As if GMAT, good GPA, solid team lead experience and what not weren’t enough, now that you’ve decided to take the plunge, you hear of this new beast – international work experience. MBA forums are abuzz with presumptuous and incorrect views about how programs such as INSEAD will reject applicants for not having international experience.
Let’s try to demystify the what, where, how and why of it through this post and then some more.
What exactly constitutes international experience then? Ideally speaking, this means physically living in another country – either for professional reasons or personal or both. This is not a verified of exhausted list, but the following usually count:
If you don’t have any, a second, albeit much weaker list emerges (we come to the why it is weaker question in the next part:
Many folks go with the pitch of India being a diverse country and hence you know what it takes. Most of the times, this won’t fly. While adcoms appreciate the diversity of our country, it is still different once you are in a foreign land – you’ve got to experience that yourself to know it. Even if you use this pitch, don’t hard-sell it.
Now that we have some understanding on what can constitute as international experience, let’s examine why schools really care about it. When you go into a global program, your peers will come from all sorts of different backgrounds – cultures, languages, countries, regions, professional, likes/dislikes – everything will be diverse. The variety can be mind-numbing and it is not difficult to see why it can be intimidating to many.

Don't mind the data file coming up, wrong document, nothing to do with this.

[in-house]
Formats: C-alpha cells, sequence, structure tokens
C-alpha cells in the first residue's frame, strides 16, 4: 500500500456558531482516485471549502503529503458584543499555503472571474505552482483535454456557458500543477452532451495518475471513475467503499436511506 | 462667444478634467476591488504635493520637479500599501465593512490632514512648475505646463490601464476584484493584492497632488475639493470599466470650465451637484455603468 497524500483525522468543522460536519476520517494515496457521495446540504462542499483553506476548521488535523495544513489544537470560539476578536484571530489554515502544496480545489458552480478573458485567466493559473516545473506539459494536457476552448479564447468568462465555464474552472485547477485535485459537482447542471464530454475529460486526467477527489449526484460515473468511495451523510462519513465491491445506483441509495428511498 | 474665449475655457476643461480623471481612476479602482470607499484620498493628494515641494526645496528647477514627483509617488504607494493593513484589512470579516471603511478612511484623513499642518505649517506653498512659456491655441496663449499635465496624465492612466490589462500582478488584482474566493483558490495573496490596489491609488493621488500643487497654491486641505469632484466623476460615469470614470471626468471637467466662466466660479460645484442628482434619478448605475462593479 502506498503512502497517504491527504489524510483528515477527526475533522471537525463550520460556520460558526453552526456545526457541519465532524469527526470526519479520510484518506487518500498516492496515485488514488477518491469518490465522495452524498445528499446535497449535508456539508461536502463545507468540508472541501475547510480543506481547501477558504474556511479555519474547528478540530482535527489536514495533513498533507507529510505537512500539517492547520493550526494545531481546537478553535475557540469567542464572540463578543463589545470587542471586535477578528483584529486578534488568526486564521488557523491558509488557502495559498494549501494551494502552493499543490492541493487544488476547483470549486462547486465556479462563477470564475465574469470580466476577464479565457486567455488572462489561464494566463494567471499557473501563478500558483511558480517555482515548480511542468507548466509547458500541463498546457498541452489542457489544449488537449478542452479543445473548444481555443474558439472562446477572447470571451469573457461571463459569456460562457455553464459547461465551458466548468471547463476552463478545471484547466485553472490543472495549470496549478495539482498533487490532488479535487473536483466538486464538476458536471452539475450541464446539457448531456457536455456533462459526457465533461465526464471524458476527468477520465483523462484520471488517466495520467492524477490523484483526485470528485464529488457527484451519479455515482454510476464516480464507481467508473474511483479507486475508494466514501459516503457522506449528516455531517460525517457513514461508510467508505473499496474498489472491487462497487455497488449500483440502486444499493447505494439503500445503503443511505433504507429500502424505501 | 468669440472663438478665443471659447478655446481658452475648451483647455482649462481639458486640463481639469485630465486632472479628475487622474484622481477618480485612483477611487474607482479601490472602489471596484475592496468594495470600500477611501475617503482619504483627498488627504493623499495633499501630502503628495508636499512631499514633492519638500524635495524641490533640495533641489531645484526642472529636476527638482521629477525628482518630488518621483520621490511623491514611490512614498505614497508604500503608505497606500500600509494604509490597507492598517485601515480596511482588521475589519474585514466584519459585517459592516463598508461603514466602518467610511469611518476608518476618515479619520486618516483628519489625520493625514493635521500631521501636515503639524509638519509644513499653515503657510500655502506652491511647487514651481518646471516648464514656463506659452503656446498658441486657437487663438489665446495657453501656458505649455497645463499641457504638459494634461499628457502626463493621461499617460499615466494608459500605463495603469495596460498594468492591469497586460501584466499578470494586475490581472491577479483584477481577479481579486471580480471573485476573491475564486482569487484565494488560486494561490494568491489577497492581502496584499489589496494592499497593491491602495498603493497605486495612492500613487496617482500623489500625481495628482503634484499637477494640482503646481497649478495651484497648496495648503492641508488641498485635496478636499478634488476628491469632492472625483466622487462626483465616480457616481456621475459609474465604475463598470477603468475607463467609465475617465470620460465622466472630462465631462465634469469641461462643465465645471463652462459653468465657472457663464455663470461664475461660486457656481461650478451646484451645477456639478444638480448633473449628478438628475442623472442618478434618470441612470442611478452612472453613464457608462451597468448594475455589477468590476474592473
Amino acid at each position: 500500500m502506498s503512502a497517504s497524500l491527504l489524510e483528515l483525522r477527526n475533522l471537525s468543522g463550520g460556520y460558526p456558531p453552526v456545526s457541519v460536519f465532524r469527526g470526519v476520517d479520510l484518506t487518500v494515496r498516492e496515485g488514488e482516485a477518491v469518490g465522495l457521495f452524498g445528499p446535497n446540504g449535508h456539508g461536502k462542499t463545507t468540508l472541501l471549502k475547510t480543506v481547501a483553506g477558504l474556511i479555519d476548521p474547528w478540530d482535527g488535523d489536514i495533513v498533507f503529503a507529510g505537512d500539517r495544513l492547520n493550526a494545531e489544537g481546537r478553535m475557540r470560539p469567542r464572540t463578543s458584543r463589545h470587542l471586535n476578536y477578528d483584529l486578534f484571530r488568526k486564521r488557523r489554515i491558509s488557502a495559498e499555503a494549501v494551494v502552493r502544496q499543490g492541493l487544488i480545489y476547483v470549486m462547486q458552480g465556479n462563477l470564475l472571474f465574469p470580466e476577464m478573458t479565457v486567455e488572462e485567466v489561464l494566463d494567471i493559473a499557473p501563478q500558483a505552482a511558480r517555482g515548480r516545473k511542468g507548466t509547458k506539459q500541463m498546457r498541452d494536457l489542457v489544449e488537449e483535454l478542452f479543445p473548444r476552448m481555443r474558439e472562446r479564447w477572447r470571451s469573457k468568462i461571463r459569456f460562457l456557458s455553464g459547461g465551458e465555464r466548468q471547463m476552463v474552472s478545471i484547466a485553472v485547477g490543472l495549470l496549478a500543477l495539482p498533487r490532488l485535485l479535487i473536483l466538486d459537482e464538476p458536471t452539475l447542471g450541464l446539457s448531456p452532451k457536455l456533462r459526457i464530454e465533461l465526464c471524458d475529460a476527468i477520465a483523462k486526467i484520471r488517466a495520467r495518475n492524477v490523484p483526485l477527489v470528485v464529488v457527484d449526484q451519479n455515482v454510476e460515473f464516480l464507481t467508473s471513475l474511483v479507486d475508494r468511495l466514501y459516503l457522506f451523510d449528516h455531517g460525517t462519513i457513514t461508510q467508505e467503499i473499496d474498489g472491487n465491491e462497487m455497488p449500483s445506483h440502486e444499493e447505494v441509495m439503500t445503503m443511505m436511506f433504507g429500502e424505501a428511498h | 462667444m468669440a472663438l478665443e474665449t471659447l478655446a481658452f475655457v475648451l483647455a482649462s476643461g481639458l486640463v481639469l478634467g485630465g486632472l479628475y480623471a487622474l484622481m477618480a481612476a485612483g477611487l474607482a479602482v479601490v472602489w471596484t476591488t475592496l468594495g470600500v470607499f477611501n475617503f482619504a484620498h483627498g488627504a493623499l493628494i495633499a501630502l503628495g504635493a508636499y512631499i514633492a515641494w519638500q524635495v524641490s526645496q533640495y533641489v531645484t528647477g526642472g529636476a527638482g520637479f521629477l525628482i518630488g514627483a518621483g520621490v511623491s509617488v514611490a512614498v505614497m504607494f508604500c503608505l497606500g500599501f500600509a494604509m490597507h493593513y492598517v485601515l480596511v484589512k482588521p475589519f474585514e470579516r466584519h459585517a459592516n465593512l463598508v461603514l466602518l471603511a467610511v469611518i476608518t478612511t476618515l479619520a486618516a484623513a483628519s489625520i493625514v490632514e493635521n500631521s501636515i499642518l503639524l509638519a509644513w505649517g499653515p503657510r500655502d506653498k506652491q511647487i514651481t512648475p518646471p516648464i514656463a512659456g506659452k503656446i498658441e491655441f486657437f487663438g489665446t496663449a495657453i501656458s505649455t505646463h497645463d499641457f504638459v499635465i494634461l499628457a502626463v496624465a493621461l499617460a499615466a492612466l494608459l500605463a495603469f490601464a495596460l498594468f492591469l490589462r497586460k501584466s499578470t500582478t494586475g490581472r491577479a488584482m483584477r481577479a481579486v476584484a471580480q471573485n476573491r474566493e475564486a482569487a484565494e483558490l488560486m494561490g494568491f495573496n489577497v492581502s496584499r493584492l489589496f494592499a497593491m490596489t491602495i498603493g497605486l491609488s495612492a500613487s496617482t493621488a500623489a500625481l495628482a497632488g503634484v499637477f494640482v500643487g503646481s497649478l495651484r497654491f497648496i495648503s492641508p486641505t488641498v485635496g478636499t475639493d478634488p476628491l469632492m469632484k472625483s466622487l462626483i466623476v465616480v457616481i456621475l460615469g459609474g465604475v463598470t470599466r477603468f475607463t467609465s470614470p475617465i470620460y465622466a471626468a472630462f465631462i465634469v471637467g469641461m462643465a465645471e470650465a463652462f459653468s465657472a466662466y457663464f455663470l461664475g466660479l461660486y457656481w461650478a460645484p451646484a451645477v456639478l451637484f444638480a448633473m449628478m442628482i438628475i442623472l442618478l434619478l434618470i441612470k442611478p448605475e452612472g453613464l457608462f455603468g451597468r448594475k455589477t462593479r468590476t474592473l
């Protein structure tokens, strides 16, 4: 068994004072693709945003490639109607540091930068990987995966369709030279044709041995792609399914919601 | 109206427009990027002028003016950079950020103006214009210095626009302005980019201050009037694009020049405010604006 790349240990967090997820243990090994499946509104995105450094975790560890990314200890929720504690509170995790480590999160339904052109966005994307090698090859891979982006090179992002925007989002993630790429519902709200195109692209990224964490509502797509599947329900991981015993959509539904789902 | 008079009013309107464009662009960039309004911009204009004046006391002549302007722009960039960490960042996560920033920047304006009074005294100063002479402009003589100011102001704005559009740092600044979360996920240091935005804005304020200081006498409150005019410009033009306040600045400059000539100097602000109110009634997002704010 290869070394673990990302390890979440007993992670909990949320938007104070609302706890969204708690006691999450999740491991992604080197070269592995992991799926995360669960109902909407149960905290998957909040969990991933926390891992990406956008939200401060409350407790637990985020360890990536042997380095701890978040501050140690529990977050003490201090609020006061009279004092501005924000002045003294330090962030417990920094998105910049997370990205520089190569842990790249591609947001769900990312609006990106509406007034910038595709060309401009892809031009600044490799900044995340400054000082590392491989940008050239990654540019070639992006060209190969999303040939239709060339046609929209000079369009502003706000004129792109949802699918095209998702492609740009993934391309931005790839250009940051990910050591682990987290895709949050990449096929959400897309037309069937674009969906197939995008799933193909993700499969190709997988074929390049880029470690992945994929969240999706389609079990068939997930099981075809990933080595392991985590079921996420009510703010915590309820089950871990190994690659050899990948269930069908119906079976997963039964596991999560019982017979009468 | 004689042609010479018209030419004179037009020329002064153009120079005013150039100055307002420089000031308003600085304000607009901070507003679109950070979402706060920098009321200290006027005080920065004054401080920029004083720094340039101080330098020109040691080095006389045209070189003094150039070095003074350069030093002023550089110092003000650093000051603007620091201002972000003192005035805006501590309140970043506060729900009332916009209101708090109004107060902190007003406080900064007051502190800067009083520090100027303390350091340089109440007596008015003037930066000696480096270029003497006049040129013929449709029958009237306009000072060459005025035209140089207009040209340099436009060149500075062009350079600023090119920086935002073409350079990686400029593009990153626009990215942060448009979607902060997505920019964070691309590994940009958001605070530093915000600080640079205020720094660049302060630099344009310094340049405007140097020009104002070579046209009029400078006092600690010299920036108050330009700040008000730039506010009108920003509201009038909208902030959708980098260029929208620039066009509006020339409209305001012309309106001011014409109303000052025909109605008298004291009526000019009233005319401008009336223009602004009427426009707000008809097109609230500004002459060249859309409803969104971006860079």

It is here that the international experience becomes relevant. If you’ve been in similar situations before, you are more likely to take this into your stride and even turn this to your and others’ advantage. For instance, it will mean that you do not avoid those who may not have the best English language skills or whose eating habits are diametrically opposite to yours.
There is another vital reason why this matters. The chances of you taking up an international role in a foreign country are pretty good after the MBA; indeed, many seek a global brand for this very reason. While the business school will prepare you for this, it is still an academic setting. Your future recruiters too might be more receptive to your profile if you have had prior experience of dealing with international diversity.
It all boils down however as to what you learnt and what impact you delivered during your time outside the country. If you just saw the top 10 destinations in a given city, that is far less useful than say staying with a local or helping build a school in a place where none exist. Like all other parts of your application, schools are really looking for any impact you have created – on yourself and/or your surroundings – during this sojourn.
Unlike some factors such as GMAT, this is not a must have to apply. But then again, all schools are not created equal. Some, such as INSEAD/IMD/LBS in particular and many European programs in general have a much higher preference for this compared to schools in other geographies. Some of these even ask categorical essay questions around your international experience.